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On The Generation Of Animals   

The young are produced from the egg in the same way both with
those externally perfected (the frog-fishes) and those internally,
and the process in these eggs is partly similar to, partly different
from that in birds' eggs. In the first place they have not the
second umbilicus which runs to the chorion under the surrounding
shell. The reason of this is that they have not the surrounding shell,
for it is no use to them since the mother shelters them, and the shell
is a protection to the eggs against external injury between laying and
hatching out. Secondly, the process in these also begins on the
surface of the egg but not where it is attached to the uterus, as in
birds, for the chick is developed from the sharp end and that is where
the egg was attached. The reason is that the egg of birds is separated
from the uterus before it is perfected, but in most though not all
cartilaginous fishes the egg is still attached to the uterus when
perfect. While the young develops upon the surface the egg is consumed
by it just as in birds and the other animals detached from the uterus,
and at last the umbilicus of the now perfect fish is left attached
to the uterus. The like is the case with all those whose eggs are
detached from the uterus, for in some of them the egg is so detached
when it is perfect.

The question may be asked why the development of birds and
cartilaginous fishes differs in this respect. The reason is that in
birds the white and yolk are separate, but fish eggs are one-coloured,
the corresponding matter being completely mixed, so that there is
nothing to stop the first principle being at the opposite end, for the
egg is of the same nature both at the point of attachment and at the
opposite end, and it is easy to draw the nourishment from the uterus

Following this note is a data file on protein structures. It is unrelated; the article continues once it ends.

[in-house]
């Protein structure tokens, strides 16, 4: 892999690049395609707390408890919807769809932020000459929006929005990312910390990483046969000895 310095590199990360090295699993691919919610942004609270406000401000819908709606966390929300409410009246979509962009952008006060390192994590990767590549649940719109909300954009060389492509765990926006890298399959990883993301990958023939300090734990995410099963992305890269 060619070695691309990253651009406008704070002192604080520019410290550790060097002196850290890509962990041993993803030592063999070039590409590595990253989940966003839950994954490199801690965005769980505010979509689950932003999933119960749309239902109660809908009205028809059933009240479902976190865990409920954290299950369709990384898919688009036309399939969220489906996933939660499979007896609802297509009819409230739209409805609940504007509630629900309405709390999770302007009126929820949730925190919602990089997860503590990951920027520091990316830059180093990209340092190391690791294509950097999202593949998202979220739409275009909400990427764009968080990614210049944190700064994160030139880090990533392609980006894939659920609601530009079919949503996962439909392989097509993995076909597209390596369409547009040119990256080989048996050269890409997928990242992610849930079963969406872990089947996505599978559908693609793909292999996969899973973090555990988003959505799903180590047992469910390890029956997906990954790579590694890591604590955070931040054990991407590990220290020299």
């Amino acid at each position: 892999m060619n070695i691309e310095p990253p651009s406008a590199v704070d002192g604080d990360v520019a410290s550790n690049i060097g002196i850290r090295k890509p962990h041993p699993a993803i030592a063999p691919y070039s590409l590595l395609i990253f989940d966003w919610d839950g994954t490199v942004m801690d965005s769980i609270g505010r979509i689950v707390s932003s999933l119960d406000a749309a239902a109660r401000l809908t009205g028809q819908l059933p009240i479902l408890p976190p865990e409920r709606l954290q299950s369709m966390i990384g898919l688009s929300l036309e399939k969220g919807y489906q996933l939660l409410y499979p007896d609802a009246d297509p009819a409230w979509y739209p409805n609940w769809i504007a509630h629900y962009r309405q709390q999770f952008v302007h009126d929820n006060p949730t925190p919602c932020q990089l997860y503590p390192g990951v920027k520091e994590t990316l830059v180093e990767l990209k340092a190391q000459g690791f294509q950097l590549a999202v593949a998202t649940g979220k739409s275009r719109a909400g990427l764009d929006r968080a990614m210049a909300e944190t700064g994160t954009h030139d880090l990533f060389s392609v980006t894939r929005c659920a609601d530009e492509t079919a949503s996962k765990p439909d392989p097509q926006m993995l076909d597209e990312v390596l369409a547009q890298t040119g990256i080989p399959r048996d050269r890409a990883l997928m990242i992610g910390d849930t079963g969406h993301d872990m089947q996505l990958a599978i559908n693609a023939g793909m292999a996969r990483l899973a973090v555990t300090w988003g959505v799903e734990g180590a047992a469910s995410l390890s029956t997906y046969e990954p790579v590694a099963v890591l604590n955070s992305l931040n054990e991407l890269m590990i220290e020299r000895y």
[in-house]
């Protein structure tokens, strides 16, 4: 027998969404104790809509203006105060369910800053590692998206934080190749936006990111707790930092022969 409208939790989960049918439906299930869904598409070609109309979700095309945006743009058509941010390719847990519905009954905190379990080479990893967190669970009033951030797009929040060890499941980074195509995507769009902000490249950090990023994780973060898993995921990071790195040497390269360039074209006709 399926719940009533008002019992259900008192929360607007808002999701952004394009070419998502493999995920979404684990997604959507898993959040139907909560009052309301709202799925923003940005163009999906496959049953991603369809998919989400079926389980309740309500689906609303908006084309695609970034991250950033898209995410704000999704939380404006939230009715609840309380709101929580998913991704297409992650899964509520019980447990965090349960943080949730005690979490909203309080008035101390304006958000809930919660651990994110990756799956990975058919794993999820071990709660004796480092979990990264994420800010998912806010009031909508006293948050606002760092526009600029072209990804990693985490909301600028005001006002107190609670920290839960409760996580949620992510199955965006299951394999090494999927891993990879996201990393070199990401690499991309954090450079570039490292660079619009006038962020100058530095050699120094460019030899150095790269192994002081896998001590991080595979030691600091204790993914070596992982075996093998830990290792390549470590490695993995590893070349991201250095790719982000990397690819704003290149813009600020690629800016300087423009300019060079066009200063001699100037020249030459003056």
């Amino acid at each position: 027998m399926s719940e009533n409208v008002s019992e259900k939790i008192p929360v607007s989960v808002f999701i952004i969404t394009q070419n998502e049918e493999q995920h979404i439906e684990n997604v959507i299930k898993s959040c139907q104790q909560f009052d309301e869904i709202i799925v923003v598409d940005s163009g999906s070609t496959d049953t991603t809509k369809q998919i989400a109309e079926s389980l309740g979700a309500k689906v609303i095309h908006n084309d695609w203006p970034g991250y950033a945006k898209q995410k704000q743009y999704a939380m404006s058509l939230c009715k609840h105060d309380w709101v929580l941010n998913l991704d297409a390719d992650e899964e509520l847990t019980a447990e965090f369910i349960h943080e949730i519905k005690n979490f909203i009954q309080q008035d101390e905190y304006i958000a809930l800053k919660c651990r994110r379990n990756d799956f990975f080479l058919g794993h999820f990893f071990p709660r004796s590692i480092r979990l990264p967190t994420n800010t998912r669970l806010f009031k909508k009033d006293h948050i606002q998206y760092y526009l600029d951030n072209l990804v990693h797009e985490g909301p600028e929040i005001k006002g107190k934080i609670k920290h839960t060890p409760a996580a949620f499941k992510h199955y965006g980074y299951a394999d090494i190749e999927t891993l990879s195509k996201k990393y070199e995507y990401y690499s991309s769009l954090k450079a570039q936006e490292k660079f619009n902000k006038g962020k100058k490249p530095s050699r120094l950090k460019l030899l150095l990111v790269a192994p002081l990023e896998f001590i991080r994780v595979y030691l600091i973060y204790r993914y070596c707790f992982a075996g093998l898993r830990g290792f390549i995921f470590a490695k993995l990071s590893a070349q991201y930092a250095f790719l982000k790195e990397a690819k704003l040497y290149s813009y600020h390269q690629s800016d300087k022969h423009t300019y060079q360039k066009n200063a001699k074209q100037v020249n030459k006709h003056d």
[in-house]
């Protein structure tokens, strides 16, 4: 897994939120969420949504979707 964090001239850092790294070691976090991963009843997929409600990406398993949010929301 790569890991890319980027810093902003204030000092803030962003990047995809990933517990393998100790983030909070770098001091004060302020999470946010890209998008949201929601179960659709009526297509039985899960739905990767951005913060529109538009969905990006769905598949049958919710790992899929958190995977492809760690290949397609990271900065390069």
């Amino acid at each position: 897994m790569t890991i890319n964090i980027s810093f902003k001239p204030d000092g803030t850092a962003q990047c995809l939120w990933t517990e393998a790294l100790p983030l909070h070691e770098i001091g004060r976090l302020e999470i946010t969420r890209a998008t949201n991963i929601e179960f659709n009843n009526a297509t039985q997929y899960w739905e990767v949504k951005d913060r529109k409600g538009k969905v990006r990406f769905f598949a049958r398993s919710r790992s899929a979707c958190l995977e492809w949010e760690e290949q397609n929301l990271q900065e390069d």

by passages running from this principle. This is plain in the eggs
which are not detached, for in some of the cartilaginous fish the
egg is not detached from the uterus, but is still connected with it as
it comes downwards with a view to the production of the young alive;
in these the young fish when perfected is still connected by the
umbilicus to the uterus when the egg has been consumed. From this it
is clear that previously also, while the egg was still round the
young, the passages ran to the uterus. This happens as we have said in
the 'smooth hound'.

In these respects and for the reasons given the development of
cartilaginous fishes differs from that of birds, but otherwise it
takes place in the same way. For they have the one umbilicus in like
manner as that of birds connecting with the yolk,- only in these
fishes it connects with the whole egg (for it is not divided into
white and yolk but all one-coloured),- and get their nourishment from
this, and as it is being consumed the flesh in like manner
encroaches upon and grows round it.

Such is the process of development in those fish that produce a
perfect egg within themselves but are externally viviparous.


Most of the other fish are externally oviparous, all laying an
imperfect egg except the frog-fish; the reason of this exception has
been previously stated, and the reason also why the others lay
imperfect eggs. In these also the development from the egg runs on the
same lines as that of the cartilaginous and internally oviparous
fishes, except that the growth is quick and from small beginnings
and the outside of the egg is harder. The growth of the egg is like
that of a scolex, for those animals which produce a scolex give
birth to a small thing at first and this grows by itself and not
through any attachment to the parent. The reason is similar to that of
the growth of yeast, for yeast also grows great from a small beginning
as the more solid part liquefies and the liquid is aerated. This is

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